I recently finished a book called Nonviolence: The History of a Dangerous Idea. It was a very interesting book where I was introduced to a lot of historical figures I knew little about. In the book there was one quote that stood out to me. The quote was by Ralph DiGia, a famous nonviolent protester within the US. He said these words after protesting the war.
"I never expected to stop the war, but you have to stand up for what you believe in or nothing ever changes."
I don't know anyone who disagrees with this. I think we all learned very young from our parents or teachers that we are to be bold and stand up for what we believe in. Whether that be our faith, a cause, or an individual, we seem to know on a deep level that we are to stand up for what we believe in no matter the result.
Still, I stopped after reading this quote. It led me to ask questions of myself and of the people around me. How often is this just theory in my life? How often does my life reflect my belief? I think part of the reason that our culture is skeptical of each other is because we "believe" one thing in theory and model something else with actions. Mr. DiGia devoted his life to nonviolent protest of wars and rights violations. Anyone who met him or heard of him knew that this was true. He gave everything for this cause.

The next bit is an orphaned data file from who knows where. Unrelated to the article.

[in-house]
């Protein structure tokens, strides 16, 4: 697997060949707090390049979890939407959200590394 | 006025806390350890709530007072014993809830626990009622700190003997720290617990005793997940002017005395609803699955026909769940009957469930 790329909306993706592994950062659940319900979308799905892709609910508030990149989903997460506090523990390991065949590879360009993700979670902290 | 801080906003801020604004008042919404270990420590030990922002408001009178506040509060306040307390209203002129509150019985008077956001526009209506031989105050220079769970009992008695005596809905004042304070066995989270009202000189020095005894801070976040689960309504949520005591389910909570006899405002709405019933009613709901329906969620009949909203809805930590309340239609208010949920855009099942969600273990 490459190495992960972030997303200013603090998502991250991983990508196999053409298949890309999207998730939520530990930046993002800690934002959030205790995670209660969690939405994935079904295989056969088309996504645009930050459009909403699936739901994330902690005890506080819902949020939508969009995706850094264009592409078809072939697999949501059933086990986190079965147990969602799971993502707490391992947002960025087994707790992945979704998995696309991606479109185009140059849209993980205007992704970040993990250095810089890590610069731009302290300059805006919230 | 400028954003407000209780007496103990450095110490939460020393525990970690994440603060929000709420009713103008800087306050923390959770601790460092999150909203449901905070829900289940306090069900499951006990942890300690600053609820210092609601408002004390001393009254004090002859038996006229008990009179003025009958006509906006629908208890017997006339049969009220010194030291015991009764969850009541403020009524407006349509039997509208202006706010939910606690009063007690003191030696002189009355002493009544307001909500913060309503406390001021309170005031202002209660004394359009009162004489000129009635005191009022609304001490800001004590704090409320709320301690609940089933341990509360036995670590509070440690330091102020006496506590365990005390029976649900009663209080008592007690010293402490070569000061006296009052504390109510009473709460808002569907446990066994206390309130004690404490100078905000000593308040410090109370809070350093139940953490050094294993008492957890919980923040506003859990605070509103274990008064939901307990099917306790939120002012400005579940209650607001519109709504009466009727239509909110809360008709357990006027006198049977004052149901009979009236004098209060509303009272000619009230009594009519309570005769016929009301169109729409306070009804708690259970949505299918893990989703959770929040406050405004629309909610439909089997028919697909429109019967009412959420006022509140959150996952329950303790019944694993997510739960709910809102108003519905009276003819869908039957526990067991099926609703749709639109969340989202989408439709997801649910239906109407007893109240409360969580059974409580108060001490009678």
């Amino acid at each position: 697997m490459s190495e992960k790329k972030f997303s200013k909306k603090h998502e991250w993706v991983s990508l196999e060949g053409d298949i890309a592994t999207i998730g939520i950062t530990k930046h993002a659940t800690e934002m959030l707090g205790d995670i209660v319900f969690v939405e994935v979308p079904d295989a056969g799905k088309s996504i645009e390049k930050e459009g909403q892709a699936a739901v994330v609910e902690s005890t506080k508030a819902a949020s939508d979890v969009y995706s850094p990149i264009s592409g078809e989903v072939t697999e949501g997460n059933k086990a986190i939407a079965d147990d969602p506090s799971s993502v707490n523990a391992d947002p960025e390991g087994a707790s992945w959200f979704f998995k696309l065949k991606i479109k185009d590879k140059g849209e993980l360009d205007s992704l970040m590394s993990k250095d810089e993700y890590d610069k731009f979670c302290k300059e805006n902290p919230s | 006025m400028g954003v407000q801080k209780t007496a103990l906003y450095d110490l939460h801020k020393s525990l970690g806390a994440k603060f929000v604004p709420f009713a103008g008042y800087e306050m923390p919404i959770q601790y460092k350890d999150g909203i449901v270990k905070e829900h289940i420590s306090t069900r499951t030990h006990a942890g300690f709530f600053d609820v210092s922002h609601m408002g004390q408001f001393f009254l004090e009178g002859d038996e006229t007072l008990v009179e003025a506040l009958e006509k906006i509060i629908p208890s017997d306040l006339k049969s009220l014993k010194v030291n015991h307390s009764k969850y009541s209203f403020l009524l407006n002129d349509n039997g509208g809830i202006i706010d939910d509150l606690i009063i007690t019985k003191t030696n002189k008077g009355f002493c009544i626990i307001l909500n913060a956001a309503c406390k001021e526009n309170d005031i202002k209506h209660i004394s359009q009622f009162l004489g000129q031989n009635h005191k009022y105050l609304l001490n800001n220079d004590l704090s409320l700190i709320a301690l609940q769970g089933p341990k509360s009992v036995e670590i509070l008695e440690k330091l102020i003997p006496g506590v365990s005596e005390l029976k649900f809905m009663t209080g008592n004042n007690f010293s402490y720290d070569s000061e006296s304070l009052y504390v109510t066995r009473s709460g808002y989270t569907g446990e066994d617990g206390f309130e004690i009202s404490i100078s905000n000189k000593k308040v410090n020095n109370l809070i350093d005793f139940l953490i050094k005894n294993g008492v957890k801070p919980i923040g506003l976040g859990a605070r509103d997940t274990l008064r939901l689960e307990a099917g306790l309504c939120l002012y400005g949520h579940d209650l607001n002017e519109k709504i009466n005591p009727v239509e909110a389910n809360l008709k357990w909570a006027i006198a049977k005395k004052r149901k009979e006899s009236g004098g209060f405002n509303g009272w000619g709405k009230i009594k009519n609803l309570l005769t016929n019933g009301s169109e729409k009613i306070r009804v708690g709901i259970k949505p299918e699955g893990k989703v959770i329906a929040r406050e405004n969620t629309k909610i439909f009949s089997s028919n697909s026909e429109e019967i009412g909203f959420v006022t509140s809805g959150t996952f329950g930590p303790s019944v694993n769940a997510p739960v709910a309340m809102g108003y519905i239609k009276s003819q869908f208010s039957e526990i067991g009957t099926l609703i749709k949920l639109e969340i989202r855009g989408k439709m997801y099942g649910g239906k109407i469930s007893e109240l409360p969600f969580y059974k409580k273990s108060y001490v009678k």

What would it look like to devote our lives to what we are passionate about? What would need to change? Where would we need courage?
I hope that this quote impacts me and isn't forgotten as simple words that I have read and enjoyed. I hope the impact goes beyond my life. I truly hope that this world is filled with passionate people living with focus.